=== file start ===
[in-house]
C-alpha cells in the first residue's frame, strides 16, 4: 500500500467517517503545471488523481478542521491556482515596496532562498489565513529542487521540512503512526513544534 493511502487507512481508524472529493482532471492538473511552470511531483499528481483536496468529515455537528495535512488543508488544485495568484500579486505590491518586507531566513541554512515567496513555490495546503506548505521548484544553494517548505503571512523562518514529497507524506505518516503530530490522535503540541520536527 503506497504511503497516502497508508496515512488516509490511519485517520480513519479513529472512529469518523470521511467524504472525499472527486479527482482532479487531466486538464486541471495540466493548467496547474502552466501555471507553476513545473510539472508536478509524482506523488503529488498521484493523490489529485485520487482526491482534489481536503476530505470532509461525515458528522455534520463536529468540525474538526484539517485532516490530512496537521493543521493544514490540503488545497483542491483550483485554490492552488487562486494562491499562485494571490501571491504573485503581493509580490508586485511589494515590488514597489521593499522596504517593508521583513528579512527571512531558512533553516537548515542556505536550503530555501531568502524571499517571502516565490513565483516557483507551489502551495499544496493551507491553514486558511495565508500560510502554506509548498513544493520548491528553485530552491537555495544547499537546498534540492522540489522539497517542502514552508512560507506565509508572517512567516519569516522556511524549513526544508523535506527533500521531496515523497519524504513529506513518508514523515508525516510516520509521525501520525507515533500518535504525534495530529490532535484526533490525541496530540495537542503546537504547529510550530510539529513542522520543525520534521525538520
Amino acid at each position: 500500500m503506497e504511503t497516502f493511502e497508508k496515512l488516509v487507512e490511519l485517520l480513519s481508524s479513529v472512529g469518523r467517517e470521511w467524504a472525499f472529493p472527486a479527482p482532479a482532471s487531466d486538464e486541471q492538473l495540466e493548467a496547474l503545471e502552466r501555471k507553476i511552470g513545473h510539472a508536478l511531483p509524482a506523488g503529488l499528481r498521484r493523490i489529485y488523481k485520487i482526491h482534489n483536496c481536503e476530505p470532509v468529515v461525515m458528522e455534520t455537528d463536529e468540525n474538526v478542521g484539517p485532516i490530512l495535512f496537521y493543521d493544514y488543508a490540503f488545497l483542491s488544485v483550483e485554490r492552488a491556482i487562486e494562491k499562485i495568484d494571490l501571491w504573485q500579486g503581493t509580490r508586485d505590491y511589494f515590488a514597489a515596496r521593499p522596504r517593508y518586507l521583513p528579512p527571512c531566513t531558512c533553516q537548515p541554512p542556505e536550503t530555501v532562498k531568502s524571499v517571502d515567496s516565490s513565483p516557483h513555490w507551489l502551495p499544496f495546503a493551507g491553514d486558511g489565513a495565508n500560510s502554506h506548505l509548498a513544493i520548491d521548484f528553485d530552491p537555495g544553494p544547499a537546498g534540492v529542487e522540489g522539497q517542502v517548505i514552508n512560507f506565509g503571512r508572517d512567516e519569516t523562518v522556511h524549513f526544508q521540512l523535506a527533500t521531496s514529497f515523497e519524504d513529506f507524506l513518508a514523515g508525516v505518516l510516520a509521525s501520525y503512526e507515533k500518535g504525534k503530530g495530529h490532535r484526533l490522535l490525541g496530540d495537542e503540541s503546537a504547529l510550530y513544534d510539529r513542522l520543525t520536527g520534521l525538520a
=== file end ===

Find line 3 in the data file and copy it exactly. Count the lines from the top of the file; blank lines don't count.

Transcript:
Amino acid at each position: 500500500m503506497e504511503t497516502f493511502e497508508k496515512l488516509v487507512e490511519l485517520l480513519s481508524s479513529v472512529g469518523r467517517e470521511w467524504a472525499f472529493p472527486a479527482p482532479a482532471s487531466d486538464e486541471q492538473l495540466e493548467a496547474l503545471e502552466r501555471k507553476i511552470g513545473h510539472a508536478l511531483p509524482a506523488g503529488l499528481r498521484r493523490i489529485y488523481k485520487i482526491h482534489n483536496c481536503e476530505p470532509v468529515v461525515m458528522e455534520t455537528d463536529e468540525n474538526v478542521g484539517p485532516i490530512l495535512f496537521y493543521d493544514y488543508a490540503f488545497l483542491s488544485v483550483e485554490r492552488a491556482i487562486e494562491k499562485i495568484d494571490l501571491w504573485q500579486g503581493t509580490r508586485d505590491y511589494f515590488a514597489a515596496r521593499p522596504r517593508y518586507l521583513p528579512p527571512c531566513t531558512c533553516q537548515p541554512p542556505e536550503t530555501v532562498k531568502s524571499v517571502d515567496s516565490s513565483p516557483h513555490w507551489l502551495p499544496f495546503a493551507g491553514d486558511g489565513a495565508n500560510s502554506h506548505l509548498a513544493i520548491d521548484f528553485d530552491p537555495g544553494p544547499a537546498g534540492v529542487e522540489g522539497q517542502v517548505i514552508n512560507f506565509g503571512r508572517d512567516e519569516t523562518v522556511h524549513f526544508q521540512l523535506a527533500t521531496s514529497f515523497e519524504d513529506f507524506l513518508a514523515g508525516v505518516l510516520a509521525s501520525y503512526e507515533k500518535g504525534k503530530g495530529h490532535r484526533l490522535l490525541g496530540d495537542e503540541s503546537a504547529l510550530y513544534d510539529r513542522l520543525t520536527g520534521l525538520a